(FORTUNE Magazine) – Just a century ago the U.S. was struck by a mighty wave of industrialization that was to make it the world's supreme economic power. Hundreds of giant corporations came into being, and with them an avalanche of factories, railroads, mines, and shipyards. As far as I can tell, the anniversaries of these happenings are going uncelebrated. America's industrial revolution is not an event in which Americans have taken pride. The Life and Legend of Jay Gould, by Maury Klein (Johns Hopkins, $27.50), offers a new perspective on the era and one of its prototypical figures, and may change some readers' minds about both. Jay Gould has been remembered, if at all, as the most notorious of the Robber Barons who supposedly plundered the country and piled up fabulous fortunes in the decades after the Civil War. Radical historian Matthew Josephson used the term as the title of an influential book published in 1934 -- one of many muckraking indictments of businessmen like Gould. Maury Klein, a history professor at the University of Rhode Island, believes that Gould got a bum rap from the muckrakers. Klein's volume is by no means a whitewash, and Gould does not come across as a paragon. But we learn from Life and Legend that he was a far more complex and interesting figure than the one-dimensional scoundrel described in so many histories. ''In business,'' Klein observes, ''he was ruthless and devious, clever and unpredictable, secretive and evasive.'' He was also ''imaginative . . . brilliant . . . thoroughly original.'' Contrary to a central theme in the Gould legend, he was far more than a speculator and played a large role in building several major enterprises. In his lifetime Gould probably aroused more antipathy than any other public figure. Klein says he was the most hated man in America; contemporaries labeled him ''a despicable worm'' and ''the worst man on earth since the beginning of the Christian era.'' Why was he so detested? His critics answer by citing instances, admittedly not hard to find, of treachery and deceit in his business dealings. But Klein has a subtler explanation: The man was condemned for his candor. ''Gould knew what he wanted, went after it, and did not mouth pieties to justify his course.'' In a society that expected a certain amount of hypocrisy from its business leaders, candor was simply unacceptable. Gould had a powerful streak of nonconformism, evidently reinforced by his unsociable nature. He ''snubbed convention at every turn,'' Klein tells us. For one thing, he refused to spend his wealth as a rich man was supposed to. Gould once discussed this failing. ''Wall Street men are fond of company and sport,'' he wrote. ''A man makes one hundred thousand dollars there and immediately buys a yacht, begins to drive fast horses, and becomes a sport generally. My tastes lie in a different direction. When business hours are over, I go home and spend the remainder of the day with my wife, my children, and my books.'' When he died, his will also turned out to be not what was expected from men of great wealth. All of the $72-million estate was left to his six children, Klein notes. ''Not a dime went to anyone outside the family, nothing for servants or charities or public institutions.'' The face he turned to the world did not help his reputation. He had a high, cerebral forehead, piercing eyes, and a totally unemotional manner. Thomas A. Edison judged him unrelentingly dour after a visit to Gould's New York brownstone. As the great inventor later recalled, ''I tried several times to get off what seemed to me a funny story, but he failed to see any humor in them.'' Unfortunately for students of business history, we have no record of the jokes Edison tried. JAY GOULD left his rural home in New York's Catskill Mountains in 1852, when he was not quite 16, with $5 in his pocket. By 1860 he was settled in New York City, and in 1867 he was listed as a director of the Erie Railway. Nobody knows much about his life during those seven years, but he was obviously learning the ways of the stock exchange. Wall Street was then a remarkably democratic world: You didn't have to be rich, or have a rich father, to find work. Soon after he burst on the scene in 1867, Gould came to be viewed as a brilliant strategist in the wars endlessly raging on exchange floors, typically over control of corporations. In those days, long before the $ Securities and Exchange Commission was invented, Wall Street warriors came equipped with platoons of brokers to manipulate stock prices and suitcases full of greenbacks to buy judges and legislators. His most memorable stock exchange wars took place fairly early in his career. One was over control of the Erie, then a small, rundown New York railroad that Cornelius Vanderbilt -- the famous Commodore -- was trying to take over. A small group of directors and investors, including Gould, challenged the Commodore on the board, in the stock market, in the courts, and in the state legislature. At one point Gould and other members of his faction escaped jail only by fleeing Manhattan in the dead of night, their pockets stuffed with securities and miscellaneous documents supporting their case. But later Gould went to Albany with a suitcase full of cash; he ended up in charge of the Erie and, for a while, actually running it. He was all of 32. Not long afterward Gould was on stage in an even greater adventure: his astonishing effort to corner the U.S. gold supply. He originally got into gold in the hope of realizing a speculative profit, but increasingly came to believe that a higher price for gold would be a blessing for the American economy. For example, it would help the farmers. Buyers of their wheat and corn paid them in greenbacks, of course, but when the commodities were exported, the prices were denominated in gold. So farmers would benefit if a given amount of gold produced more greenbacks: Their profits would be higher and their prices could be lower, meaning that the physical volume of exports should rise. American railroads, including the Erie, shipped a lot of farm produce, and so they too would benefit from any increase in the volume of exports. Gould seems to have convinced himself that if his corner was successful and gold prices soared, he would be viewed as a public benefactor. New York then had a Gold Exchange on which a certain number of businessmen were always short the metal, either as hedgers or outright speculators. Cornering the market meant, in effect, buying so heavily that the short sellers would be squeezed: They would have to cover their positions when prices rose, but they would increasingly have trouble doing so, and their desperate bidding for available gold supplies would drive prices higher still. The scheme had a potential flaw, however: It could be wrecked by open market sales of the federal government's gold hoard. To forestall such sales, Gould tried to bribe President Grant's private secretary. The bribe was not accepted, the government did sell gold, and the corner failed. Gould was nationally famous -- or, rather, infamous. Far from being a national benefactor, he now found himself cast as a villain, a man who would be hated and feared for the rest of his life. At first his reaction was to seek anonymity. He got out of the brokerage business and dispersed his Wall Street operations among a number of firms. These operations are not easily categorized. Gould was certainly a hyperactive trader -- Klein says he reputedly paid $100,000 of brokerage commissions in a single month -- looking for speculative profits. But he was also something akin to a modern investment banker, seeking out enterprises to invest in for the long term. In the 1870s his interest was swinging westward. In Klein's words, ''Jay saw himself as a builder, a pioneer of western development, blazing the trail of progress . . . with rails, mines, commerce.'' He gravitated especially to Western railroads. By 1880, when he was 44, Gould had emerged as possibly the country's largest railroad operator. By one calculation, indeed, he controlled more railroad mileage than any individual or corporation in the world. In any event his pronouncements now began to sound less like those of a Wall Street operator and more like those of an industry statesman. He warned publicly against overexpansion -- an orgy of track building had more than doubled the country's mileage in a 12-year period -- and worried that price competition could threaten dividend payments.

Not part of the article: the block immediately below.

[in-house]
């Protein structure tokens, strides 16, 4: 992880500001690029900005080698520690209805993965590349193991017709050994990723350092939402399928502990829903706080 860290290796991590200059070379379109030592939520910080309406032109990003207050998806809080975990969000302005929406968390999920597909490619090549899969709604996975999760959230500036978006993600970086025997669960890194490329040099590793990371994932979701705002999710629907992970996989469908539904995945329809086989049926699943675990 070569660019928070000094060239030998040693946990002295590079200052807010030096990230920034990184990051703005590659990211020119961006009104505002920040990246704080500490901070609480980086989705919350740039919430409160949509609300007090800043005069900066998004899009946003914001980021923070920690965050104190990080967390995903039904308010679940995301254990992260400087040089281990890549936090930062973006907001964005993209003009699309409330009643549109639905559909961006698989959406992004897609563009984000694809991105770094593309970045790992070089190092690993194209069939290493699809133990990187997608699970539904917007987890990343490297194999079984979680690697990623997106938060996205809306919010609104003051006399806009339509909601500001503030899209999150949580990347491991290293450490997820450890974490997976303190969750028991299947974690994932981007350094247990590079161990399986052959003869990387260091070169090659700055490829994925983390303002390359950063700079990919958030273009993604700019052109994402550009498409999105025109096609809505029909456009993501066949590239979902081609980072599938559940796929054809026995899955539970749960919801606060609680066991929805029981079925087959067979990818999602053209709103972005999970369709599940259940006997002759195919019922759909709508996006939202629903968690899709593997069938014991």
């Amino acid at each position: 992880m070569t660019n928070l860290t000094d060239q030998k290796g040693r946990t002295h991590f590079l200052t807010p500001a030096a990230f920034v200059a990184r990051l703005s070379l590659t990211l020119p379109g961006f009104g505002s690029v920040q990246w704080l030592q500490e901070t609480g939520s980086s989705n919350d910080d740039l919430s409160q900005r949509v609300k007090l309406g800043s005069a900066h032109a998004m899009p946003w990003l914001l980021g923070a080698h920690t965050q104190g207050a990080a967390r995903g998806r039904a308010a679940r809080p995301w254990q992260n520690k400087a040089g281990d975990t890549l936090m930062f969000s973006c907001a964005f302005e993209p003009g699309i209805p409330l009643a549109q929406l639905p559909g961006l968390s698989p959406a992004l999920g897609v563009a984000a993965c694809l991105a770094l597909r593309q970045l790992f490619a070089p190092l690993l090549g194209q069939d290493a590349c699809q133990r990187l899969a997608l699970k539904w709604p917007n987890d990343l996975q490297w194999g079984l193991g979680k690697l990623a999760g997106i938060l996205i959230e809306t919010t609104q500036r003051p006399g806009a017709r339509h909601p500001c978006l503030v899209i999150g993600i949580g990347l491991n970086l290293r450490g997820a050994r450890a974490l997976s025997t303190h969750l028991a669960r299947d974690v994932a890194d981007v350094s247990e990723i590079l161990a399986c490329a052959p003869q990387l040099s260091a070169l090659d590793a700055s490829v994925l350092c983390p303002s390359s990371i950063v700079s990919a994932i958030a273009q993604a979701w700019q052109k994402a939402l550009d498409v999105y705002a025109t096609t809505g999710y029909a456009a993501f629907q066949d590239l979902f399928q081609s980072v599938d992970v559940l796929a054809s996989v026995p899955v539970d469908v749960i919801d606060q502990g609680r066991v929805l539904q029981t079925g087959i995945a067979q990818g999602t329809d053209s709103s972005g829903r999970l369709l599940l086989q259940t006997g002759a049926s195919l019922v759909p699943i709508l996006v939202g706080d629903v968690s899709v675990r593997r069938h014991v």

Gould in these years was insistent on proving that he could be a manager as well as a speculator. ''What galled him most,'' says Klein, ''was his inability to convince anyone that he was first and foremost a businessman, not a trader. Like a fallen woman, he was doomed never to escape the shadow of his past.'' His detractors contended that he neglected operating details and that his railroads had shoddy equipment and offered poor service. Klein demonstrates that the contentions are false. He says that Gould always mastered the details of running a railroad and furthermore knew how to delegate authority. ''With his operations chiefs, he was demanding but never imperious. He told them what he wanted, gave them the power to accomplish it, took care not to intrude upon their authority, always backed them up, and scrutinized their performance closely.'' All in all, he sounds like a model C.E.O. AND YET HIS CRITICS never subsided. When he succeeded in nurturing the Western Union Co. to viability, and making it the leading company in the infant telegraph industry, all he got for his pains were more accusations of power madness. Leading the howling pack was the penny press in New York, which now had him targeted as a man everyone loved to hate and did much to establish the thought that Jay Gould was evil incarnate. The distortions of the press hurt Gould while he was alive -- he died in 1892 -- and Klein theorizes that over the years they also distorted the historical record. Too many historians, he believes, accepted the accounts in those yellowing newspapers as legitimate source material. Klein's own portrait, for all the warts, makes Gould much more likable, and infinitely more believable.